After a year dogged by Brexit deadlock, political uncertainty and slow growth, optimism among small UK firms has slumped to an eight-year low.
The Federation of Small Businesses’s confidence gauge fell in October-December for the sixth quarter in a row. Managers at firms across the UK reported worries about the domestic economy and pessimism about opportunities overseas.
Nearly half of the 1,029 firms interviewed, including 66% of retailers, predicted that their performance would worsen in the first three months of 2020. Just a quarter expected conditions to improve next year.
Companies reported that earnings were under pressure, with 42% saying profits had fallen – the highest reading in five years. Fewer than a quarter of exporters predicted a pick-up in sales in the next three months, which is the gloomiest reading since 2014.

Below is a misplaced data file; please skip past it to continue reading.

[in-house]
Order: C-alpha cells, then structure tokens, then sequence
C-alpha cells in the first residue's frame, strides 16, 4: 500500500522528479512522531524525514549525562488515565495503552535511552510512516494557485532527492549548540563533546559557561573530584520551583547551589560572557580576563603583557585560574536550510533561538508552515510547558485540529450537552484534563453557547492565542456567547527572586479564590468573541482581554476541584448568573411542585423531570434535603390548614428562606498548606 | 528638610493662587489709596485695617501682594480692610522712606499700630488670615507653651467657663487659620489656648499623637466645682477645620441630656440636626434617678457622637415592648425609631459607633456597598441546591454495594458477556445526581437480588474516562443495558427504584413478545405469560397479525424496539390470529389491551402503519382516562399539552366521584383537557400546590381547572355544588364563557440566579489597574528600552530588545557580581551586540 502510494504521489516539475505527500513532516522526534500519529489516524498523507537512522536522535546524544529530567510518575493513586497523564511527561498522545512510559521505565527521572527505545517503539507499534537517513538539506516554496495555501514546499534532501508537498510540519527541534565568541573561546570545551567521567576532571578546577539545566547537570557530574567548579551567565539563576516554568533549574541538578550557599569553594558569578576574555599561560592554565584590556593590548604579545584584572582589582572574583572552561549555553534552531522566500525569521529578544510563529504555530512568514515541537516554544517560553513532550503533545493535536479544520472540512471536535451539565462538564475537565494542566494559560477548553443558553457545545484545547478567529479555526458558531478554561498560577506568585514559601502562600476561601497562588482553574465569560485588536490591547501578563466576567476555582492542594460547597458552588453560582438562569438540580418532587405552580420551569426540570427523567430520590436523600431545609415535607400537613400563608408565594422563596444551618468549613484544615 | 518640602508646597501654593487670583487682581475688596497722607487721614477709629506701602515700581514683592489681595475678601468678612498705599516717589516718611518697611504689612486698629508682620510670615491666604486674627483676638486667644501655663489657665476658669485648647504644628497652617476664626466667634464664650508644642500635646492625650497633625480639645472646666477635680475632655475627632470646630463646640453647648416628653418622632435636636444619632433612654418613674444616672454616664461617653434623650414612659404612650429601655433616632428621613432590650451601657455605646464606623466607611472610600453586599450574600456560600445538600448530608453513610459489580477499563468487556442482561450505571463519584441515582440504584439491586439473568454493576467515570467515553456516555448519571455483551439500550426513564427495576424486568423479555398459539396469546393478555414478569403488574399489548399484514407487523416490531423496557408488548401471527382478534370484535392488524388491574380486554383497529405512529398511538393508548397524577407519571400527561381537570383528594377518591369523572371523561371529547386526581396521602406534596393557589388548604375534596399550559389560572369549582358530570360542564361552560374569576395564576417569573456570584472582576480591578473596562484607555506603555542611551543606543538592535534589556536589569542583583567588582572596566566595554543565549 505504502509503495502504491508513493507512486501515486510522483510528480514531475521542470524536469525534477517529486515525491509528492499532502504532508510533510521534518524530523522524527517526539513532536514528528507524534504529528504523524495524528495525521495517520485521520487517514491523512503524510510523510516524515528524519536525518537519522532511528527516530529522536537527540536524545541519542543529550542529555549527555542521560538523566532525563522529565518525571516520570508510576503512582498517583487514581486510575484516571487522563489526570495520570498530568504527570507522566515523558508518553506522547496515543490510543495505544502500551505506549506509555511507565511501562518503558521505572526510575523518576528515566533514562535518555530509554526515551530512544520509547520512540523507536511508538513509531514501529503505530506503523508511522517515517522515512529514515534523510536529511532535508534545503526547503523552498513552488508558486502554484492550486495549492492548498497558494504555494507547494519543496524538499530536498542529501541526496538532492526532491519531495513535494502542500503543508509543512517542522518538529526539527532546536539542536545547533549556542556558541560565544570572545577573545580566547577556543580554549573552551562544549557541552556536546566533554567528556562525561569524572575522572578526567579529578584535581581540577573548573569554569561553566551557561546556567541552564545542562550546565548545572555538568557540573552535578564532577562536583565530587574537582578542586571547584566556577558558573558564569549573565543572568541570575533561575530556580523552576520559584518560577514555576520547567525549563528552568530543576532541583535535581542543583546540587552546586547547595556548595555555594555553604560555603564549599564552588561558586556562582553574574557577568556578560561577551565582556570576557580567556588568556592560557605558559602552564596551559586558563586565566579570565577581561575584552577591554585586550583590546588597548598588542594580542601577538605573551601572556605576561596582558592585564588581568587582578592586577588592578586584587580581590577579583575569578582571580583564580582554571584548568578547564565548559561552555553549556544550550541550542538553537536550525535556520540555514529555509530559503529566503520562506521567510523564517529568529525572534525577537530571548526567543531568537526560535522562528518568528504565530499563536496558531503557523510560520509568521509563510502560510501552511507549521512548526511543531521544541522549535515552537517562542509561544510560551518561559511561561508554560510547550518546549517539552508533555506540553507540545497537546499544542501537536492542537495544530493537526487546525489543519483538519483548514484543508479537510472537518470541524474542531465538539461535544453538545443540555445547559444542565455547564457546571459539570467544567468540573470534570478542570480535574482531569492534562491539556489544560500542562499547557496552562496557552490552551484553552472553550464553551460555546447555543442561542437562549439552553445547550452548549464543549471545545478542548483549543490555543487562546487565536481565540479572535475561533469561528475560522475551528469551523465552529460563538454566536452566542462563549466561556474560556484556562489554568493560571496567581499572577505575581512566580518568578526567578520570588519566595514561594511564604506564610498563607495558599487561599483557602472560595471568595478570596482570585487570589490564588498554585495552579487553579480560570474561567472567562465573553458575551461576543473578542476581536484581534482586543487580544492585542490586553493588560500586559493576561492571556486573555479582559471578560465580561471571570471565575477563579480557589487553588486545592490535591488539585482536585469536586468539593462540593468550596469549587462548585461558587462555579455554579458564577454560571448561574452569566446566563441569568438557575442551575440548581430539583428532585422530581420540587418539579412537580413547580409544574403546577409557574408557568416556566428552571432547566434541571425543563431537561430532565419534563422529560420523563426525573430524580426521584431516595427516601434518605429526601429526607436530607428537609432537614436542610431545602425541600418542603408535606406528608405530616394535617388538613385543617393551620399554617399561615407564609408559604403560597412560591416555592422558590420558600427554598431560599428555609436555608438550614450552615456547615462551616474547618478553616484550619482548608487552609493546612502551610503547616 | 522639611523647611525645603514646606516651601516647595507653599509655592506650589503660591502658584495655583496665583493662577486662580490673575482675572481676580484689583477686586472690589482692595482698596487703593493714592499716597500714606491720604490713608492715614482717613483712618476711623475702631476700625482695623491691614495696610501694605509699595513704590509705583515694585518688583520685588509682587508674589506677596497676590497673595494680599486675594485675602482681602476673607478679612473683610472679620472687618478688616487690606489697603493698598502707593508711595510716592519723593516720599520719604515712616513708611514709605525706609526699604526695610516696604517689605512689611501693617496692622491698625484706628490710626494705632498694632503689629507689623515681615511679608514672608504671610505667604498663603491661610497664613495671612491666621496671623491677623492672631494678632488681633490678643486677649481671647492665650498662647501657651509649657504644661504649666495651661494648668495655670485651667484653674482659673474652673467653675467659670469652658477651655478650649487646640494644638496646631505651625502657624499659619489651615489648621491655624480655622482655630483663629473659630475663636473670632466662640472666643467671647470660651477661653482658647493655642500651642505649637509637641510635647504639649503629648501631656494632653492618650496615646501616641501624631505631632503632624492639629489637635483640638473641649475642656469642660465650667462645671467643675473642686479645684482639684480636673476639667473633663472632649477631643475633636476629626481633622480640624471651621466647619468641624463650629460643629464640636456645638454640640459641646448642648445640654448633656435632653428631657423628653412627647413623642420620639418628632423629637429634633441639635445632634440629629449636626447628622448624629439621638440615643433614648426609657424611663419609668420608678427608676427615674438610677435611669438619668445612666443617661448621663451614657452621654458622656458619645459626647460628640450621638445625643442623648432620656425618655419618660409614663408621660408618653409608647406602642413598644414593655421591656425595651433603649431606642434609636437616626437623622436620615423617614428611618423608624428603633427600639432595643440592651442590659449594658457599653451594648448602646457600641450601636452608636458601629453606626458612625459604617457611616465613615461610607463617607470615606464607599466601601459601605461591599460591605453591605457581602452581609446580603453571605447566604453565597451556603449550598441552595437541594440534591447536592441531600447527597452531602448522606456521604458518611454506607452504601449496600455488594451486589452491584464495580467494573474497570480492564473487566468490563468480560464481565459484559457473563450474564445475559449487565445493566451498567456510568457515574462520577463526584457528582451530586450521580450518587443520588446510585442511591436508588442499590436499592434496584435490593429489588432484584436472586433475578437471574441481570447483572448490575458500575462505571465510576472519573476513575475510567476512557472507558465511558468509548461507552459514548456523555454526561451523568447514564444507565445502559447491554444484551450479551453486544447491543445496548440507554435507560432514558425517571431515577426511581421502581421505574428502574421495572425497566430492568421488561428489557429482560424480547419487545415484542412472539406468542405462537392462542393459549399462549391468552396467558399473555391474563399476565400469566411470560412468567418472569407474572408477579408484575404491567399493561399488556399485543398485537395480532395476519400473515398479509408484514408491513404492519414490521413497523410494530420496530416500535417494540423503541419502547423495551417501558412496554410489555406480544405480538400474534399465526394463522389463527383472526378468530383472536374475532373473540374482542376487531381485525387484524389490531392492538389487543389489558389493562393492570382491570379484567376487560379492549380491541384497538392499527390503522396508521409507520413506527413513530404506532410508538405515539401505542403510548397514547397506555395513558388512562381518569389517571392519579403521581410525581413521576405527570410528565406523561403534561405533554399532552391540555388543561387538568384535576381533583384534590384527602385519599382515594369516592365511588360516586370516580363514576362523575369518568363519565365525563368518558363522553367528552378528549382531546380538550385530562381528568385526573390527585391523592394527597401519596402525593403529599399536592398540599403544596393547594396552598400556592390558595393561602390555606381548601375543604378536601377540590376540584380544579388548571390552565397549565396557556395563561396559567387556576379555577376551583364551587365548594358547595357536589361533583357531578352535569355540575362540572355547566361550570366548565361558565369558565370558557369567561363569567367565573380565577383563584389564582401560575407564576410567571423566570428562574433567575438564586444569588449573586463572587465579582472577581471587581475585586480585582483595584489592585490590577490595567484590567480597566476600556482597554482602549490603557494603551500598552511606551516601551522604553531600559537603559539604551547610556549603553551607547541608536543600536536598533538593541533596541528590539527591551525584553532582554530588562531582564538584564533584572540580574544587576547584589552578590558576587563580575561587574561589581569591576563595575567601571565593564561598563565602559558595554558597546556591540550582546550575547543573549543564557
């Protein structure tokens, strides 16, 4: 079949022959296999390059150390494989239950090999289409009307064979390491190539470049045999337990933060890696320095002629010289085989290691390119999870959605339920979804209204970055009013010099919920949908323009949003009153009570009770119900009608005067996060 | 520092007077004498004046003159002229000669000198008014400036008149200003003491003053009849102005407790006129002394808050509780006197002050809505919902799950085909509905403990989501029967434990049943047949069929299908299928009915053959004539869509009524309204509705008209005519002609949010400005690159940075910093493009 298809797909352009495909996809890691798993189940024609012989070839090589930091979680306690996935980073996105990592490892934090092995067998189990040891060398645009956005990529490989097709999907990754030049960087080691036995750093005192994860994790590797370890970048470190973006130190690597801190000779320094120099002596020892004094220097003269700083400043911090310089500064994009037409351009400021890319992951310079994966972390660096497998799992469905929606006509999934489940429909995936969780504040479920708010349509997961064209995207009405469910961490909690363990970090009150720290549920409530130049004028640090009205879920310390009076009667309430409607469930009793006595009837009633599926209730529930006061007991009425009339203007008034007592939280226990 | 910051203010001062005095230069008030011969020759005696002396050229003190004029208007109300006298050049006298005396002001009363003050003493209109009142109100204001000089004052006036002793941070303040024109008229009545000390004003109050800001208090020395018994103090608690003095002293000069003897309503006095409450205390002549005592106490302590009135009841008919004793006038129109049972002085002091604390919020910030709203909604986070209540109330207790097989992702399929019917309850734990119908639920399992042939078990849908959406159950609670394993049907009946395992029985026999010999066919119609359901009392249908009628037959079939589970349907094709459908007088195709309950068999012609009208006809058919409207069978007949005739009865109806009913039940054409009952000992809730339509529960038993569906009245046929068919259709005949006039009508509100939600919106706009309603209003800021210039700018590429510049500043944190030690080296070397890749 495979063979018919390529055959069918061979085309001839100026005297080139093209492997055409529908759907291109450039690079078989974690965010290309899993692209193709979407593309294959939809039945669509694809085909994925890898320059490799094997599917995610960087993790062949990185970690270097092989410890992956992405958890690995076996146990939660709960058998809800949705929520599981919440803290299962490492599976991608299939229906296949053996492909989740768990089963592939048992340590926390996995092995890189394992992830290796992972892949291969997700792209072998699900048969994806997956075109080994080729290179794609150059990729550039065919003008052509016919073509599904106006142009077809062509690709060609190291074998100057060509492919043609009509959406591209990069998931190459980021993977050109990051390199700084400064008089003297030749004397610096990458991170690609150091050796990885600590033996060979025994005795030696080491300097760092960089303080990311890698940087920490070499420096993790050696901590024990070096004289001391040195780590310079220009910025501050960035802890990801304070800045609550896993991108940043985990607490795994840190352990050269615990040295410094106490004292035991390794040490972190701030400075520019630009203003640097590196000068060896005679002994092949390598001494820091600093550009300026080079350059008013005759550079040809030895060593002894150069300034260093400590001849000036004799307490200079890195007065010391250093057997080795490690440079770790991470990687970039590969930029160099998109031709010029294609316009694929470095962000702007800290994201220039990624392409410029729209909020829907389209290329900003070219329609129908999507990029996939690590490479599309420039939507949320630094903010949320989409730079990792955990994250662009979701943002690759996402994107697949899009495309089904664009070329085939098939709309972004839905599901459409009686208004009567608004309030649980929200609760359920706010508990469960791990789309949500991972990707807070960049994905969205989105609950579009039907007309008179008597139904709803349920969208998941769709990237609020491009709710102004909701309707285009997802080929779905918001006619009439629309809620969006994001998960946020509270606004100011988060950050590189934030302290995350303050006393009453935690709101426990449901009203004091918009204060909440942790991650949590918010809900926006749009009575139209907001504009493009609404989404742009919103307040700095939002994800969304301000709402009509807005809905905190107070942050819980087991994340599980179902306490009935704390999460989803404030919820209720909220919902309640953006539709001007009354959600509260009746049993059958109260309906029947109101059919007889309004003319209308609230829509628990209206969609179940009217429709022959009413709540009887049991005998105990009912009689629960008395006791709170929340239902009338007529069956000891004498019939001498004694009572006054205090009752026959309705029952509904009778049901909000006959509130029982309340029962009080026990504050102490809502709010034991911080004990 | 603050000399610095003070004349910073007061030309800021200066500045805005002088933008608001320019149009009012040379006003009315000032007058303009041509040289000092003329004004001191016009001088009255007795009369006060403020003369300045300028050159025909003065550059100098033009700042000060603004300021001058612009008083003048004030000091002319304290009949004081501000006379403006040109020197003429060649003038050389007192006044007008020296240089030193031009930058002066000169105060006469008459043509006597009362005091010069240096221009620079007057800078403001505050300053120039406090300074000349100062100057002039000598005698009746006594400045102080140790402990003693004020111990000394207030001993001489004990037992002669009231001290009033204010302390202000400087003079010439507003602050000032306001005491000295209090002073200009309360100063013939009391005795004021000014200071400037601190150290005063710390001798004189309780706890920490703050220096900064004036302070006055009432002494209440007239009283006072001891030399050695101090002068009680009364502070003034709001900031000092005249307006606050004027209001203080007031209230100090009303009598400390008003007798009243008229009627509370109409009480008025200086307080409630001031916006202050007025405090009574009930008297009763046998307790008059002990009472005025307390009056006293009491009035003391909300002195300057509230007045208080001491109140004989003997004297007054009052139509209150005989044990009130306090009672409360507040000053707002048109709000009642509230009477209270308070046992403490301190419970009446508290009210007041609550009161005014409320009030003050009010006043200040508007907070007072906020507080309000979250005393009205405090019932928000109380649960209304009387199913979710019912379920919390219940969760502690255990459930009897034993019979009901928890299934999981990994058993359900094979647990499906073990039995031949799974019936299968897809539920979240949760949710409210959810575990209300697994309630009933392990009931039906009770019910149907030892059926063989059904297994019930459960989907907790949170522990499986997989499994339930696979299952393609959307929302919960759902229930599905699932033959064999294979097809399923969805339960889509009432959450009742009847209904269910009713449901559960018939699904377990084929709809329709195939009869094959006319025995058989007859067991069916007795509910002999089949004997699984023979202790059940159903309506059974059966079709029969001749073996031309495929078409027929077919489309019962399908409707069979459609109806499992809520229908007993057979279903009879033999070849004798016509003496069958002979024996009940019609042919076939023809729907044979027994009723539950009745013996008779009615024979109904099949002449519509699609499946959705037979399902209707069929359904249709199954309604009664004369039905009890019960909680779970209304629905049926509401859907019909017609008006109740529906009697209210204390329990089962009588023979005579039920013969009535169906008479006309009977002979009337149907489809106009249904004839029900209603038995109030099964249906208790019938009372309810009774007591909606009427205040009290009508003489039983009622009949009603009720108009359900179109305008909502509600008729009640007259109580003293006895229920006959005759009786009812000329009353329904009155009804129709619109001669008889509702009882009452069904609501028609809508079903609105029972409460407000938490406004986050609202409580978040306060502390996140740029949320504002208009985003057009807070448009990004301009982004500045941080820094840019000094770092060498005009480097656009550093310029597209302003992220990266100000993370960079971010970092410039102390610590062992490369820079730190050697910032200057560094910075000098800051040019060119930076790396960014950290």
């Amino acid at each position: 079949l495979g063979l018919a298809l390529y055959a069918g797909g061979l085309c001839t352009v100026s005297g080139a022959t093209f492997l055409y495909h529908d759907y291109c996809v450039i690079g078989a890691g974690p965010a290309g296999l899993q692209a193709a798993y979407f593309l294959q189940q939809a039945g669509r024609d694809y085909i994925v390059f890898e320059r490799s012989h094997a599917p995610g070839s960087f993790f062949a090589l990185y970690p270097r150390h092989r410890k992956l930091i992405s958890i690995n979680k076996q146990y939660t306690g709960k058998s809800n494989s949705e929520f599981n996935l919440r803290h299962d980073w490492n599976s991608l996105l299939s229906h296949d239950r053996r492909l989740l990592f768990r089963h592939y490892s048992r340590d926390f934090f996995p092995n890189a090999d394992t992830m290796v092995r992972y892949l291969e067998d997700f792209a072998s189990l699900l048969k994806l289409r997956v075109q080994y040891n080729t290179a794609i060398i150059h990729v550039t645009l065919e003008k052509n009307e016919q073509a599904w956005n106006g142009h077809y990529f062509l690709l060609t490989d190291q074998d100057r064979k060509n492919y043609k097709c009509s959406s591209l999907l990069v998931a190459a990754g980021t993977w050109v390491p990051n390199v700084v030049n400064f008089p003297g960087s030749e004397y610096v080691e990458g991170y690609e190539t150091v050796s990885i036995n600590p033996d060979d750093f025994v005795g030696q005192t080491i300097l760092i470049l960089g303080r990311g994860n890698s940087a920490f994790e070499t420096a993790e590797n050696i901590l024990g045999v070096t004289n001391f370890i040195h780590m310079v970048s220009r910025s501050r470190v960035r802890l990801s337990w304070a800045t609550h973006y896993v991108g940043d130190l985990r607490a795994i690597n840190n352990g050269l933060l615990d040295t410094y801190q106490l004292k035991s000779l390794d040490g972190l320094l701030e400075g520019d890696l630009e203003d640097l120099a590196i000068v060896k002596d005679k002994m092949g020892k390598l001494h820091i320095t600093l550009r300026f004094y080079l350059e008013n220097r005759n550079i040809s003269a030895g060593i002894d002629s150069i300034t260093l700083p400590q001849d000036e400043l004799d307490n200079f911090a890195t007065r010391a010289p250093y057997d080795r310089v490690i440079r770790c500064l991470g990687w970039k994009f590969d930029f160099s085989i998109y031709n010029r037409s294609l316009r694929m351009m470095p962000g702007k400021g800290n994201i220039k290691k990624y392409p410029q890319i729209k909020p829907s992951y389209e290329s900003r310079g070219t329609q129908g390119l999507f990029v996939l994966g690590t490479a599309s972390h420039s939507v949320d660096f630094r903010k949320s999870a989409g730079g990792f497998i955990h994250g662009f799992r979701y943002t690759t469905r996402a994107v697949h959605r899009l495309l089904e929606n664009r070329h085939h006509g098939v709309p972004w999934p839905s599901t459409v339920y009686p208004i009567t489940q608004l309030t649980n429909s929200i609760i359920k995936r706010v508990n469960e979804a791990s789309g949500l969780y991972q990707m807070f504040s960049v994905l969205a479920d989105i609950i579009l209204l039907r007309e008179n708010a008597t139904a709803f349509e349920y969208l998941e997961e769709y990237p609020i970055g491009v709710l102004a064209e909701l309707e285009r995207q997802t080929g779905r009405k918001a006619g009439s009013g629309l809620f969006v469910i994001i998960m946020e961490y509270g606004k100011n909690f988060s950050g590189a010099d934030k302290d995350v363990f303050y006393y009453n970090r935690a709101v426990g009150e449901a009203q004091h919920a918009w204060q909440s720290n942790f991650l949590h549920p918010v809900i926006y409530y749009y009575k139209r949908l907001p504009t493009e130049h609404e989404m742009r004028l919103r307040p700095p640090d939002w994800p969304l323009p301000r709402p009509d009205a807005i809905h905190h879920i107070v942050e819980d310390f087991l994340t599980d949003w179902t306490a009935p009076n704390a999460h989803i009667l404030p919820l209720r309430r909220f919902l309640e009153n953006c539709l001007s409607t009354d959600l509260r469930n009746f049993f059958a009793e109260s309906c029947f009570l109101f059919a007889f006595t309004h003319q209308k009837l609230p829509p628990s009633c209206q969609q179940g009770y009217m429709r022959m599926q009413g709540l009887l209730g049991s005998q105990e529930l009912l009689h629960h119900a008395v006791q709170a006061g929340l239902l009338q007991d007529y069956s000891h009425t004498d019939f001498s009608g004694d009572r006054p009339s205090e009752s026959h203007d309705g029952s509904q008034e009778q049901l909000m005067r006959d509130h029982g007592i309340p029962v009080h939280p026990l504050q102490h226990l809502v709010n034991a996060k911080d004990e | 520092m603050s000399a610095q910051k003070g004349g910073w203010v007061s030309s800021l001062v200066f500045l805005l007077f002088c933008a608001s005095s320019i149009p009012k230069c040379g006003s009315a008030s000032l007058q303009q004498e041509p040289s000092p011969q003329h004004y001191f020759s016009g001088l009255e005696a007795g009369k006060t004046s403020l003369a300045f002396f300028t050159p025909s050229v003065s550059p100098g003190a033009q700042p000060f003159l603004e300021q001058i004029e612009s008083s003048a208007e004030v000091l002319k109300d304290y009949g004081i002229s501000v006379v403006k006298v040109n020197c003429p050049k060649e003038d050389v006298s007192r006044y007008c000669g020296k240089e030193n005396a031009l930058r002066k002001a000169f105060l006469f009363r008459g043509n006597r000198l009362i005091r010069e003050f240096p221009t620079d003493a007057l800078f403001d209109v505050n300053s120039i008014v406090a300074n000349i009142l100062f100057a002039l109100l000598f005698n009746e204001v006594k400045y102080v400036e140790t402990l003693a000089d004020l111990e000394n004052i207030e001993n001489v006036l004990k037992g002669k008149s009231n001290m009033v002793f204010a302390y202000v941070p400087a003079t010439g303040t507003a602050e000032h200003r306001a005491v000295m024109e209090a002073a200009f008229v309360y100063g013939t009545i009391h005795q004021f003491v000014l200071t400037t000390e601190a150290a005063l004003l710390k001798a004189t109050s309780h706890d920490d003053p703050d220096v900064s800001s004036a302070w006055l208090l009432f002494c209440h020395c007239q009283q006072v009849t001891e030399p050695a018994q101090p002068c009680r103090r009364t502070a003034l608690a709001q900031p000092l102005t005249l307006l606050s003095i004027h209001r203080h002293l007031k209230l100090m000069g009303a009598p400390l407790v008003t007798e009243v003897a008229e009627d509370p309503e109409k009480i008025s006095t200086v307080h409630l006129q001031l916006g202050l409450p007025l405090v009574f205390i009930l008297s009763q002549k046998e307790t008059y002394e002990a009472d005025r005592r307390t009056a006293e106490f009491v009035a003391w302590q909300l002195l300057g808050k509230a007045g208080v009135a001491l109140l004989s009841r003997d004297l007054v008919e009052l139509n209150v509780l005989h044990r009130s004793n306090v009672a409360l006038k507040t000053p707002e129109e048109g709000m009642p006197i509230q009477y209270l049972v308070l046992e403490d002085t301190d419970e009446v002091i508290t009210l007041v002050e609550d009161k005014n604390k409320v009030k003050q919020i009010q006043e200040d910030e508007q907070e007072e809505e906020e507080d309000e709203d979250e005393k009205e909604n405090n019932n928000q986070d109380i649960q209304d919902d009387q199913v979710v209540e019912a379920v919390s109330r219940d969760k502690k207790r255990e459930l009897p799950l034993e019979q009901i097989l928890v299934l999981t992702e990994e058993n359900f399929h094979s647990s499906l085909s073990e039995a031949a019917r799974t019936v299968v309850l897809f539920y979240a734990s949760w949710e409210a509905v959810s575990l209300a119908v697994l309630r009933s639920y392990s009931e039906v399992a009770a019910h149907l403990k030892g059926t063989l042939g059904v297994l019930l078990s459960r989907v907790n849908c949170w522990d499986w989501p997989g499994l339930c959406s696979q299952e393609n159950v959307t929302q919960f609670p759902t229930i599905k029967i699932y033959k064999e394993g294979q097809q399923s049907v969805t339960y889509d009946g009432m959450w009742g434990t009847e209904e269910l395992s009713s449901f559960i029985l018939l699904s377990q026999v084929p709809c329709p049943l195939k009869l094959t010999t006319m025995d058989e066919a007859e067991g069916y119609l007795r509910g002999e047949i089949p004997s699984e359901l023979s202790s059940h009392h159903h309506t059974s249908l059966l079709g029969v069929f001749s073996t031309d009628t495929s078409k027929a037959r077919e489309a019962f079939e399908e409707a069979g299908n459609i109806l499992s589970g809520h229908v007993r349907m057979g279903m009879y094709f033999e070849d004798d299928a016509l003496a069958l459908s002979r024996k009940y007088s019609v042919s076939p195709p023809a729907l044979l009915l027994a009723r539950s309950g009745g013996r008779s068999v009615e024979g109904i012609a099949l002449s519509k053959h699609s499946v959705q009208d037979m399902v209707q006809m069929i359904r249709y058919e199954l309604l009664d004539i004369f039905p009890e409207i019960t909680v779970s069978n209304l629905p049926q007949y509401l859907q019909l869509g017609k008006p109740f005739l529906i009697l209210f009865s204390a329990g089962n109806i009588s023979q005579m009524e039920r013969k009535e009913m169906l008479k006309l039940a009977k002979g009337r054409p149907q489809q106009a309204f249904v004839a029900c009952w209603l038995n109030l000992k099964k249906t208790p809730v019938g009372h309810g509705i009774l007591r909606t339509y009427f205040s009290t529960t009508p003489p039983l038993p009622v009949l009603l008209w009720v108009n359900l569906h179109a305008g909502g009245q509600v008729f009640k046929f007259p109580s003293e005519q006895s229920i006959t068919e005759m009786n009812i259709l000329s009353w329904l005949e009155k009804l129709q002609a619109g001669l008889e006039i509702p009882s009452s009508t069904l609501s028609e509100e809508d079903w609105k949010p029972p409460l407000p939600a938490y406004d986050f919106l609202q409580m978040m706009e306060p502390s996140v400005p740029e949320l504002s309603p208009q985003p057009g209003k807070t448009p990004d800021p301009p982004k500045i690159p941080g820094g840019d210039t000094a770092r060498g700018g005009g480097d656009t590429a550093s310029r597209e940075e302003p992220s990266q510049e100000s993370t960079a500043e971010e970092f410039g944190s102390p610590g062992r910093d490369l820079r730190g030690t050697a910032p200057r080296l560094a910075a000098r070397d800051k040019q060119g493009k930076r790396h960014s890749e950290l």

This pessimism has a knock-on impact on hiring. Just one in 10 small firms expect to increase their headcount in the next quarter – another five-year low.
At -21.6, the FSB’s Small Business Index (SBI) is now at its lowest since 2011 when the UK officially slumped into a double-dip recession (although growth was later revised up).
Craig Beaumont, the FSB’s director of external affairs and advocacy, said the uncertainty since the 2016 EU referendum had hurt small firms, making it harder to plan ahead. He was particularly concerned by the decline in hiring plans.
The FSB’s survey was conducted just before this month’s general election. Boris Johnson’s victory has now given firms some certainty over the future.
“They say that the night is darkest before the dawn, and small firms will be hoping that the old adage holds true,” said Beaumont, adding that Johnson needed to deliver on his promises.
“The incoming government has made some very positive commitments to the small business community, particularly where connectivity, employment costs, business rates and late payments are concerned. It now needs to deliver.”
The Chartered Management Institute has reported that many managers expect to receive a pay rise next year, but the number optimistic about the UK economy has risen only slightly, from 25% to 29%.